“Scripture foresaw that God would justify the Gentiles by faith, and announced the gospel in advance to Abraham: ‘All nations will be blessed through you.’ So those who rely on faith are blessed along with Abraham, the man of faith.”—Galatians 3:8–9

In this text Paul continues to use the example of Abraham in order to give the church in Galatia a clear vision of what Christ had done. What Paul is teaching the church is not a new teaching. If the new converts from Judaism had noticed what was already written in the Torah, if they paid close attention to what God had done in the past, they would have seen glimpses of the gospel there. Abraham was a Gentile! God called this Gentile so that all nations—everyone on the face of the earth—would be blessed through him! This was the plan all along; this was the gospel, all along.

There are two things to focus on in this text: what does blessing and election mean?

When Abraham was called by God, he was promised blessings. In human religion, everything revolves around and ends in us humans. So when we read that God blessed Abraham, we may be tempted to think that this “blessing” was nothing more than a favor God bestowed on Abraham just because Abraham was good, or obedient. In human religion, blessings are an end. We ask for them, and when we receive them, we thank God. The end. But notice what God says to Abraham and what Paul repeats here: “In you all nations will be blessed.” In other words, any and every blessing Abraham received from God was not an end, but a means to bless people! Blessings are never about us; they are always about others. The blessing we receive, we share. And if this was understood by all who believe, every single person on the face of the earth would experience the blessing of interacting with the true children of Abraham: those who did not turn blessings into ends for themselves.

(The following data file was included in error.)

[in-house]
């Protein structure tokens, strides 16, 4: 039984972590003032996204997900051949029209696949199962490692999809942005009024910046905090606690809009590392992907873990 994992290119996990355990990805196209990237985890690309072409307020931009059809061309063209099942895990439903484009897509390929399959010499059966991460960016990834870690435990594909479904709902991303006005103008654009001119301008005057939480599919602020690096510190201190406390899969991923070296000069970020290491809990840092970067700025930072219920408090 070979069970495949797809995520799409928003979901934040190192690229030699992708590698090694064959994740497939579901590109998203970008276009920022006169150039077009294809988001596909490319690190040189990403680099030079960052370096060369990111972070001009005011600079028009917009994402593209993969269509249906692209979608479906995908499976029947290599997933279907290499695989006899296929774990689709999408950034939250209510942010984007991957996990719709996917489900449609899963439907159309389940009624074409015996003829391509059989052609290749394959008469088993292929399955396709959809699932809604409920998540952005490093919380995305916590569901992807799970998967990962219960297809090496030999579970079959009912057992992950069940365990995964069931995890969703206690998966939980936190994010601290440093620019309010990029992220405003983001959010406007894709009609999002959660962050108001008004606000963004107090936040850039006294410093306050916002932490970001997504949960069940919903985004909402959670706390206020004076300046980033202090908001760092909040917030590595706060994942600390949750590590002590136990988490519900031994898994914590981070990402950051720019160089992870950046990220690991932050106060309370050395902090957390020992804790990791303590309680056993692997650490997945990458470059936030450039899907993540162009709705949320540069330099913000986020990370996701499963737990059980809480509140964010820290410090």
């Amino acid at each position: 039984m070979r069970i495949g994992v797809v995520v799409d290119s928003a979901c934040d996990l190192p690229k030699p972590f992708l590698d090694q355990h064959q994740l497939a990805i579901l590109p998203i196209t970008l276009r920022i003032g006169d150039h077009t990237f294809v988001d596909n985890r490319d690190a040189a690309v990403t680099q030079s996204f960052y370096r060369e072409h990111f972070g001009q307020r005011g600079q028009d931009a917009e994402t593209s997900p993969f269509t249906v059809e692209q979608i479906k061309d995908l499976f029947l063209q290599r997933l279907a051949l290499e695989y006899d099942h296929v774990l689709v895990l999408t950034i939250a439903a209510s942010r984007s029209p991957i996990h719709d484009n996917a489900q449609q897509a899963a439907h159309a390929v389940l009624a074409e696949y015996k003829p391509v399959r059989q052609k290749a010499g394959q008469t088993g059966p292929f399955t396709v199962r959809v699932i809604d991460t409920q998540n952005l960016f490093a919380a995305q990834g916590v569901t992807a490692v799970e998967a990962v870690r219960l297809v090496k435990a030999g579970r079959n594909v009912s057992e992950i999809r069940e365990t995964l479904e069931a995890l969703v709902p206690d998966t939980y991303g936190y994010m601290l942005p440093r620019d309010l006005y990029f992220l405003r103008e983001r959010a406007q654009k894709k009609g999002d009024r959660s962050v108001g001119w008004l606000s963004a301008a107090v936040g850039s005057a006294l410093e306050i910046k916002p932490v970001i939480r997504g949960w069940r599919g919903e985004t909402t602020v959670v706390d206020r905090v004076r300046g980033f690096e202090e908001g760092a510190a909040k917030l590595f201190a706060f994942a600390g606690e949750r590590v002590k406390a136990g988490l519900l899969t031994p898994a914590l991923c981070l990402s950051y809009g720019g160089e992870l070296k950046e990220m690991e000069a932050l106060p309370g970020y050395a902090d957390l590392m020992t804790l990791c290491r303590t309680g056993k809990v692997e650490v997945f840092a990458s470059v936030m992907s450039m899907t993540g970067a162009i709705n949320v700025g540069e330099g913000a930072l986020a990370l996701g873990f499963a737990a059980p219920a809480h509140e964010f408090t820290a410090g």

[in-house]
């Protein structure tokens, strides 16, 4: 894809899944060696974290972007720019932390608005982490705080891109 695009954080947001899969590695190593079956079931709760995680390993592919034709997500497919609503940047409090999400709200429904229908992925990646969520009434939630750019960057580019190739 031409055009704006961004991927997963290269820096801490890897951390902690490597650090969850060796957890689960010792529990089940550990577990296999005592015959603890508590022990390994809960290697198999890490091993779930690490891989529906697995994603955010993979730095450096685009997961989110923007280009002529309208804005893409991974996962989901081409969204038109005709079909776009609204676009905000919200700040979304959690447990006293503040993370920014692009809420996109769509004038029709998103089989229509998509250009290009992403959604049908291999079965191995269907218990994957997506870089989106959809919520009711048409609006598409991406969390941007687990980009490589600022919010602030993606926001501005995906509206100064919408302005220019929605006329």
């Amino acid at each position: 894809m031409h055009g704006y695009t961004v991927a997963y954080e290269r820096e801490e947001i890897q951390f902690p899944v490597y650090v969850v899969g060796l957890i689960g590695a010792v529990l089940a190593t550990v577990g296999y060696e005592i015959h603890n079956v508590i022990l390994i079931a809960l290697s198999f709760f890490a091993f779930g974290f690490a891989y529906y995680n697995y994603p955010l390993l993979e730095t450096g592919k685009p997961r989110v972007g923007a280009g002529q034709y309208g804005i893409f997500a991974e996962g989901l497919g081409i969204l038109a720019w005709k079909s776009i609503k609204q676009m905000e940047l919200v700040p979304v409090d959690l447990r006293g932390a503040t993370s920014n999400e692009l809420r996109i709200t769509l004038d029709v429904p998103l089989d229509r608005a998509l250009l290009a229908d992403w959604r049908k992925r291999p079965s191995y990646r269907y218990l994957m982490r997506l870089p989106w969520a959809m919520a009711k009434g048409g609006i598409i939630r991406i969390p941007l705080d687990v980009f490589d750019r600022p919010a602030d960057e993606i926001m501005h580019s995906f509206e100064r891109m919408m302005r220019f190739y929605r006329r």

This leads to the next point: Knowing that being blessed is not an end but a means to bless others, now we can have a better grasp of the nature of the “elect.” The elect, in human religion, would be some favored person, some good person, some obedient person. We will always look for a reason as to why God elects particular individuals, and the reason is always some inherent goodness in those people. But Abraham was a Gentile. Right after his call in Genesis 12, we find him lying and offering his own wife to others to save his own life! But here lies the power of God’s calling: God may call many, but only chooses those who respond. Even with their brokenness and problems, the elect respond to God. So it was with Abraham, David, and every single follower of God in every age. The elect are elect not for anything great in themselves, but for their willingness to respond, and for their willingness to be elect for others, and to serve others and not themselves.

My dear reader, has your life and religion been a continuation of the life of Abraham? Has your life been a blessing to others, or has your religion been an end in yourself? May we be willing to respond, may we be willing to be chosen, may we be willing to serve and bless, and in this movement, may we become true children of Abraham.

Tiago Arrais, PhD, is a district pastor in Santa Fe, New Mexico, USA.